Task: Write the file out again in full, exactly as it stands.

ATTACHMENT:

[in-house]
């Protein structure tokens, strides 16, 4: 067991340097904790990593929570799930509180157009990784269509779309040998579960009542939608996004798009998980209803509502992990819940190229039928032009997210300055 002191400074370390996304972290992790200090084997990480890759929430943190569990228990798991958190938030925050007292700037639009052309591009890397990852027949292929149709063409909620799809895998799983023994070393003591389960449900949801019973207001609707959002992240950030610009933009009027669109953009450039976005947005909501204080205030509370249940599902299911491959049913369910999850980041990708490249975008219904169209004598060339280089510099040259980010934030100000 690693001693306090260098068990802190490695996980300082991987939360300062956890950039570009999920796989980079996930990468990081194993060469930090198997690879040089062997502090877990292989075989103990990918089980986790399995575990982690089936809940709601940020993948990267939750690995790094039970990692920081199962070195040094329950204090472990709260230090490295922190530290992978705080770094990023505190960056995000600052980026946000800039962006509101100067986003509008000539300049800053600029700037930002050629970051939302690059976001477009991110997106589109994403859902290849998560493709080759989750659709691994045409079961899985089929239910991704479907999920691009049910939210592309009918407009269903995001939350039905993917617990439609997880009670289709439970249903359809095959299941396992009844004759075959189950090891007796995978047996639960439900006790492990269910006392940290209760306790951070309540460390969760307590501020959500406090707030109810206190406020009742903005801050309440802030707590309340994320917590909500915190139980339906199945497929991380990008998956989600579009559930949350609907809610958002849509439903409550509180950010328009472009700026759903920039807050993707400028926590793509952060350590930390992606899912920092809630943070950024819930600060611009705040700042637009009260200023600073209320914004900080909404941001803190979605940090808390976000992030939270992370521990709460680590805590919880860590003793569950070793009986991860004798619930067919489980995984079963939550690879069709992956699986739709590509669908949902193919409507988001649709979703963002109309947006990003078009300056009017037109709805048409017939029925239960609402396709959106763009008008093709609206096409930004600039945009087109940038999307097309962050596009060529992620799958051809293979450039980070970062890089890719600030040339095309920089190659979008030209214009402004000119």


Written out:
[in-house]
């Protein structure tokens, strides 16, 4: 067991340097904790990593929570799930509180157009990784269509779309040998579960009542939608996004798009998980209803509502992990819940190229039928032009997210300055 002191400074370390996304972290992790200090084997990480890759929430943190569990228990798991958190938030925050007292700037639009052309591009890397990852027949292929149709063409909620799809895998799983023994070393003591389960449900949801019973207001609707959002992240950030610009933009009027669109953009450039976005947005909501204080205030509370249940599902299911491959049913369910999850980041990708490249975008219904169209004598060339280089510099040259980010934030100000 690693001693306090260098068990802190490695996980300082991987939360300062956890950039570009999920796989980079996930990468990081194993060469930090198997690879040089062997502090877990292989075989103990990918089980986790399995575990982690089936809940709601940020993948990267939750690995790094039970990692920081199962070195040094329950204090472990709260230090490295922190530290992978705080770094990023505190960056995000600052980026946000800039962006509101100067986003509008000539300049800053600029700037930002050629970051939302690059976001477009991110997106589109994403859902290849998560493709080759989750659709691994045409079961899985089929239910991704479907999920691009049910939210592309009918407009269903995001939350039905993917617990439609997880009670289709439970249903359809095959299941396992009844004759075959189950090891007796995978047996639960439900006790492990269910006392940290209760306790951070309540460390969760307590501020959500406090707030109810206190406020009742903005801050309440802030707590309340994320917590909500915190139980339906199945497929991380990008998956989600579009559930949350609907809610958002849509439903409550509180950010328009472009700026759903920039807050993707400028926590793509952060350590930390992606899912920092809630943070950024819930600060611009705040700042637009009260200023600073209320914004900080909404941001803190979605940090808390976000992030939270992370521990709460680590805590919880860590003793569950070793009986991860004798619930067919489980995984079963939550690879069709992956699986739709590509669908949902193919409507988001649709979703963002109309947006990003078009300056009017037109709805048409017939029925239960609402396709959106763009008008093709609206096409930004600039945009087109940038999307097309962050596009060529992620799958051809293979450039980070970062890089890719600030040339095309920089190659979008030209214009402004000119």